COLLEGE students lead notoriously busy lives.
Only students who successfully budget their time between class
work, extracurricular activities, and their social lives survive
the rigors of the nation's top academic institutions. And even
these masters of time management often neglect basic necessities
like eating and sleeping.
In recent years, deans and professors have observed, with no
small alarm, the decline of one of the most important aspects of
student life, reading for pleasure. Unfortunately, with increasing
demands on student time, recreational reading seems to be more a
luxury than an integral part of the college experience.
Addressing this concern, a group of educators, booksellers, and
publishers have created a program to resurrect recreational reading
on college campuses. The program, called Think-Read, began as a
publicity campaign aimed at students seeking enjoyable books to
supplement their textbook readings.
Organizers have recently begun to expand Think-Read into a
national program celebrating the important relationship between
pleasure reading and academic life.
This month, Brown University introduced its Think-Read project
to the Providence, R.I. community. (See reading list.) The Auraria
Book Center in Denver is currently putting the finishing touches on
its own program. Both are test projects for the National
Association of College Stores (NACS), which hopes to promote
Think-Read at a national level.
Think-Read was created in 1993 by Peter Gold, assistant dean of
the undergraduate college at SUNY Buffalo, in response to some
disheartening observations about student reading habits.
"For several years as a faculty member here, I had been
continually concerned with how little students were reading," Mr.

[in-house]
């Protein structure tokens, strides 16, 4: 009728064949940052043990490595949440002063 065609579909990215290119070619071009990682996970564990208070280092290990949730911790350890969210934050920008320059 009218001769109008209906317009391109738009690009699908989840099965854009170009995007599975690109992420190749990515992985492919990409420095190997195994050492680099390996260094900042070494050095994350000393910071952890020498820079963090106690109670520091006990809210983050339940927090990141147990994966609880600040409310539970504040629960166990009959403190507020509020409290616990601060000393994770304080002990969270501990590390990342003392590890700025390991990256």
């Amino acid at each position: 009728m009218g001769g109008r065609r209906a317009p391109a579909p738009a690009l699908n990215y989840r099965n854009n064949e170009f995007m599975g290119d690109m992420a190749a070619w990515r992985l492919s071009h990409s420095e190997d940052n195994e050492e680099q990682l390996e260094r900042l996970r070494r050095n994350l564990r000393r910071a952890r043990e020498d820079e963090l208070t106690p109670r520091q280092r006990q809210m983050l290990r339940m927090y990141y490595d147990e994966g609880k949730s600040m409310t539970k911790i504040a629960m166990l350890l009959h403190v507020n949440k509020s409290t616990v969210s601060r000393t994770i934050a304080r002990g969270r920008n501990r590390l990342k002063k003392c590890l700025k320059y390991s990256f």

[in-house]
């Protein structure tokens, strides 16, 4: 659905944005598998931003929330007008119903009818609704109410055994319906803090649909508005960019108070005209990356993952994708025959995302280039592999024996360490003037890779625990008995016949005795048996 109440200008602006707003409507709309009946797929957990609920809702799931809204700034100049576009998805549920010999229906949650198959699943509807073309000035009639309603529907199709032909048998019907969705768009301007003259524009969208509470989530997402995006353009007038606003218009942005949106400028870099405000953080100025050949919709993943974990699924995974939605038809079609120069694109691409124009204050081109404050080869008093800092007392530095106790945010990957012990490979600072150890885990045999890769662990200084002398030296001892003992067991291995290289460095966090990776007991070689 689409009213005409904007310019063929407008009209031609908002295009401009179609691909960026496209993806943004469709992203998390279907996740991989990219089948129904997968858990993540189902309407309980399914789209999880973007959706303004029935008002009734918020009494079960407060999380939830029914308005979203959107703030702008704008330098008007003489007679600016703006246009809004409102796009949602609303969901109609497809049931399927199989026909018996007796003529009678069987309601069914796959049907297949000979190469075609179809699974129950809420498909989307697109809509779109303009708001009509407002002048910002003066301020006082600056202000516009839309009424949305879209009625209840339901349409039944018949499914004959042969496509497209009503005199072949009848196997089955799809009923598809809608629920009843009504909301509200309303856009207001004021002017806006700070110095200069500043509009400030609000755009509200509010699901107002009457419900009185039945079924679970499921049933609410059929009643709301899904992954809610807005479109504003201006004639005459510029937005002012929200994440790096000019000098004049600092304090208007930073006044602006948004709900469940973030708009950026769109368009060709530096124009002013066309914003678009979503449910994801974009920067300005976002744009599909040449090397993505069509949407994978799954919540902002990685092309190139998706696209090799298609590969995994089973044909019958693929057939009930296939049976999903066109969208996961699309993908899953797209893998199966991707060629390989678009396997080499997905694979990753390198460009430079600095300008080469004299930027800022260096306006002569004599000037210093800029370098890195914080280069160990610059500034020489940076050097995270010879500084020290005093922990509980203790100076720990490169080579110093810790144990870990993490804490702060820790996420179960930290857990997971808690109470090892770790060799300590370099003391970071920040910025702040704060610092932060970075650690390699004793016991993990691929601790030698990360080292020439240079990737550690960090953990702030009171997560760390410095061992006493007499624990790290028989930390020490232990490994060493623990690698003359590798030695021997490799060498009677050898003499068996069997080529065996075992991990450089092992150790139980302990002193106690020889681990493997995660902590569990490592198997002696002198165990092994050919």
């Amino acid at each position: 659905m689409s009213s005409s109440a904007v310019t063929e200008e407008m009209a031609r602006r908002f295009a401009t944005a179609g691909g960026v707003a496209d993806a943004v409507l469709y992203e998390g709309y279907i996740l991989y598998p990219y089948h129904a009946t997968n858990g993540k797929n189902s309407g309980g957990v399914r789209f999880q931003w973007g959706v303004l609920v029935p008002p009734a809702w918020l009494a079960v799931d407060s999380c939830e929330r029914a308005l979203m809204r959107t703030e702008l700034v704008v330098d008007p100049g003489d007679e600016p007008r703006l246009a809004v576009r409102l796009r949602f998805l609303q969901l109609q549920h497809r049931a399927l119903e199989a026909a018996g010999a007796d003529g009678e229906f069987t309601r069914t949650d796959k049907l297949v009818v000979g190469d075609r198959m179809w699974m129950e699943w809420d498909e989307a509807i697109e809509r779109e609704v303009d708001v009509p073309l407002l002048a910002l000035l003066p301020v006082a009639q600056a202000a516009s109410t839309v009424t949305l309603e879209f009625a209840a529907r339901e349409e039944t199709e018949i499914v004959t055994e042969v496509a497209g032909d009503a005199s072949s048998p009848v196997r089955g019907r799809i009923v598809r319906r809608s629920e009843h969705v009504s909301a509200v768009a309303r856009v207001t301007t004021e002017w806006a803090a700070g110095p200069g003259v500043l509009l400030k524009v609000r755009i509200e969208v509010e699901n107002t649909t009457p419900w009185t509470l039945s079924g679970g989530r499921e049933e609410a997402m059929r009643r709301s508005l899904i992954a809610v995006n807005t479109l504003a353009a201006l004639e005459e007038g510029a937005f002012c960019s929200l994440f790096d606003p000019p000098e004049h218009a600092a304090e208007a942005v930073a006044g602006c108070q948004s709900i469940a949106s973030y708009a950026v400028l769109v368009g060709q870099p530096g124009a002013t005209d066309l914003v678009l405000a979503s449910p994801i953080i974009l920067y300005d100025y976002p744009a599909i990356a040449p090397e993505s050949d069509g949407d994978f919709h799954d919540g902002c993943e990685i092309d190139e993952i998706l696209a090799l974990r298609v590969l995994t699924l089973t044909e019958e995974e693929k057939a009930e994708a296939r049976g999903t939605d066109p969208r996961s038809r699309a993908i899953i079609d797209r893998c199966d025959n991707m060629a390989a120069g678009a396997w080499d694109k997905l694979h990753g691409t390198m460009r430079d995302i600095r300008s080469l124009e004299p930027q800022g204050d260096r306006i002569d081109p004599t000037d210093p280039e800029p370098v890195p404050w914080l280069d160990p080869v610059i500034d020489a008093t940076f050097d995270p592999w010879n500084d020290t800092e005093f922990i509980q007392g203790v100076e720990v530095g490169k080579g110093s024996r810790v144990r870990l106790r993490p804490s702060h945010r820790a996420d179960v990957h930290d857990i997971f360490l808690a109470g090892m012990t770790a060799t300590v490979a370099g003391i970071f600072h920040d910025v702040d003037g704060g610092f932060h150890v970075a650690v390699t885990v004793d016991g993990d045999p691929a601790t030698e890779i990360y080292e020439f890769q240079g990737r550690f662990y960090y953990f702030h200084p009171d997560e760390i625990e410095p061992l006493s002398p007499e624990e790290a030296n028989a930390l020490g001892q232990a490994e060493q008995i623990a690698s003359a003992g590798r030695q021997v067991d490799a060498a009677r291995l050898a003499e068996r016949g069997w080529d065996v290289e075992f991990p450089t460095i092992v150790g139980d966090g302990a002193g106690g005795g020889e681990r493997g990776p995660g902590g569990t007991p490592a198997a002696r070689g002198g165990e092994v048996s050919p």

Gold says. "They often had no sense of reading except as a chore."
After several failed attempts to encourage extracurricular
reading on campus, Mr. Gold issued an informal survey to
professors, librarians, advisors, and administrators asking the
questions, "What have you enjoyed reading? What books have been
important to you, as a scholar and a person?"
The result of the survey is "The Undergraduate College List of
Unrequired Reading... a September Welcome Gift to New and Returning
Undergraduates." There are 48 titles on the list, one book a month
for a four-year undergraduate career.
This original Think-Read list includes books as diverse as Mark
Twain's "The Adventures of Huckleberry Finn," Charles Darwin's
"Voyage of the Beagle," and Rombauer and Becker's, "The Joy of
The list was advertised on posters, bookmarks, and pamphlets
distributed throughout the campus. "We wanted to surround students
with the list," Gold says.
"Bookstores around here stocked the books," he adds. "We are
told that the program was successful enough that some stores are
still showing the posters."
The program was also successful enough to attract the attention
of the NACS large-store group, another organization concerned with
the role of the general book in students' lives.
Two members of that group, Gretchen Minney, director of Auraria
Book Center, serving three institutions of higher learning in the
Denver area, and Larry Carr, director of The Brown Bookstore in
Providence, volunteered their businesses for the national program's
first run. …